But maybe a softer version of Herbst' argument is fair: Lara is, for whatever reason, not going to be a mother, so it's less threatening to see her as a warrior.

But I think this being Lara's choice is a significant difference.
Hoo, the reaches are getting reachier.

So, here's the crux (or one crux) of Herbst's argument:
Women have, historically, been valued by men for their reproductive abilities. They don't belong on the battlefield because they need to be preserved as babymakers.
Herbst argues that women in our modern, technological society are more acceptable as action stars because technology has divorced reproduction from womanhood.

Because cloning is possible.
Like, she's making a larger point about the various ways that technology is now involved in reproduction, from ultrasounds to artificial insemination, but the only way she mentions that women are no longer the site of reproduction itself is... cloning.
I'm a little speechless.
Claudia Herbst to Lara Croft:
Oooookay, so now the argument is that, since babymaking is no longer the sole province of women, the battlefield is no longer the sole province of men.

Herbst is arguing that men are okay with female characters on the battlefield.
You know nothing of gamers, Claudia Herbst.
oh dear god, now she's arguing that men are ok with violent women because, if they're not babymakers, they're expendable

she's arguing female characters only just became expendable in violent media since cloning became possible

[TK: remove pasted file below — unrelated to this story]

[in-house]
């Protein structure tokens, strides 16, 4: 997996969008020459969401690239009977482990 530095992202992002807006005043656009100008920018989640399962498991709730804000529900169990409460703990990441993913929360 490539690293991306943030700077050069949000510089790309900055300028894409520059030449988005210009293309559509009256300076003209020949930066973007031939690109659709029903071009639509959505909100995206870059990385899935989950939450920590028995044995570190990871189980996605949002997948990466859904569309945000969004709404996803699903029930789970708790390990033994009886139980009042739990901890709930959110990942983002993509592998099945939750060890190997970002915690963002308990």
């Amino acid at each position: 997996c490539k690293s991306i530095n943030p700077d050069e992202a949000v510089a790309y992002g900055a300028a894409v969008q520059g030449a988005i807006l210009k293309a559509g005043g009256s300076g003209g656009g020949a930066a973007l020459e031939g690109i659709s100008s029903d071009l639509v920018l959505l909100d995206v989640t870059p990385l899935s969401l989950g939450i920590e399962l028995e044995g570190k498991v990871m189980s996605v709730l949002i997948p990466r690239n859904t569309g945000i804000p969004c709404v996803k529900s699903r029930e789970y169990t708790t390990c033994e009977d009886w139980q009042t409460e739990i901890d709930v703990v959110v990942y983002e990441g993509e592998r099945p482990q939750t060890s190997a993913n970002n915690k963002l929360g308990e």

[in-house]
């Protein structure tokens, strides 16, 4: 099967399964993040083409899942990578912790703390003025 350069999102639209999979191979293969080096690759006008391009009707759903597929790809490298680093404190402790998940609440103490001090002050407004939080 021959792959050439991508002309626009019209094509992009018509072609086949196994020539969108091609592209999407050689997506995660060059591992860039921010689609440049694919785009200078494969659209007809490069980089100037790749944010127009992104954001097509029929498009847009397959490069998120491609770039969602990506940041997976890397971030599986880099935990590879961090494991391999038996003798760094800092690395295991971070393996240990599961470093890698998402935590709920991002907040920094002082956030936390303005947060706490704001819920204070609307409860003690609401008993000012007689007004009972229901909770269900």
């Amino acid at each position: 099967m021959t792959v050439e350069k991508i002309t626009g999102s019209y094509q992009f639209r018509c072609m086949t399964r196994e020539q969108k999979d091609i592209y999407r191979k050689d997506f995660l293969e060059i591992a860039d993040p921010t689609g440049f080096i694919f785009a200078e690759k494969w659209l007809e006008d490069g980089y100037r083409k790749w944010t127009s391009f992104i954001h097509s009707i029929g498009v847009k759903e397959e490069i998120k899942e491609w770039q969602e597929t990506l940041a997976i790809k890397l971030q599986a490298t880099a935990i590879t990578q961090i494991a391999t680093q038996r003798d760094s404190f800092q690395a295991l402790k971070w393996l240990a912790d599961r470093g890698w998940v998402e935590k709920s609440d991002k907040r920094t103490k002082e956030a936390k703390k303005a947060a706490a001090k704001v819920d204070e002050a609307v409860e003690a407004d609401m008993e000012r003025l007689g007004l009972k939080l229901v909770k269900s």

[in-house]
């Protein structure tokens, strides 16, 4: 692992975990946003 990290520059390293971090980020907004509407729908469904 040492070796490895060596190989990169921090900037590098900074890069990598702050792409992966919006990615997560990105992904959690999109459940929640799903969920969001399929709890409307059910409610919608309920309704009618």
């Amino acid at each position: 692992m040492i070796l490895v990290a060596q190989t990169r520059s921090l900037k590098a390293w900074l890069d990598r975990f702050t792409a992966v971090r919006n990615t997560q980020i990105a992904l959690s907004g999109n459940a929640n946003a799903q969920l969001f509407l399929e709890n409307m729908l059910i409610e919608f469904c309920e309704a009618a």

has she ever SEEN an action movie?!?!
does she not know how many women get killed off in action movies, in comic books, in video games? perfectly fertile women? in fact, fridging a women WHO IS PREGNANT is one of the favorite moves for a male writer to pull?
this is spiraling out of control
Lara being the protagonist means she is FAR, FAR LESS EXPENDABLE than the woman codified as EXTREMELY FERTILE who get killed off in other stories!

If you beat the game, Lara is legit THE ONLY PERSON you know for a fact will be alive!
How... how does someone not understand these things?
"War affects women differently than men."

a) Demonstrate this, you gender essentialist weirdo.
b) It's "differently FROM men."
So another argument is that violence against women is deemed more acceptable once women are viewed as combatants.

If she's a soldier, than it's obviously OK to shoot her in combat.
This, again, is based on the assumption that male gamers accept female combatants.

Anyone who knows what happens when you put a woman on the cover of a wargame knows that's a ridiculous claim.
She's also weirdly fixated on brutality against Lara? Lara doles out a lot more violence than she receives in the early games, and this was written well before the snuff film executions of the new Tomb Raider.
She seems to be interpreting the fact that Lara *can* be harmed in the game as "violence against women," and is interpreting the action heroine through that lens.

The strong feminine body is one that can be brutalized.
When the primary pleasure of violent games is ENACTING violence, and receiving it is designed to be an unpleasant failure.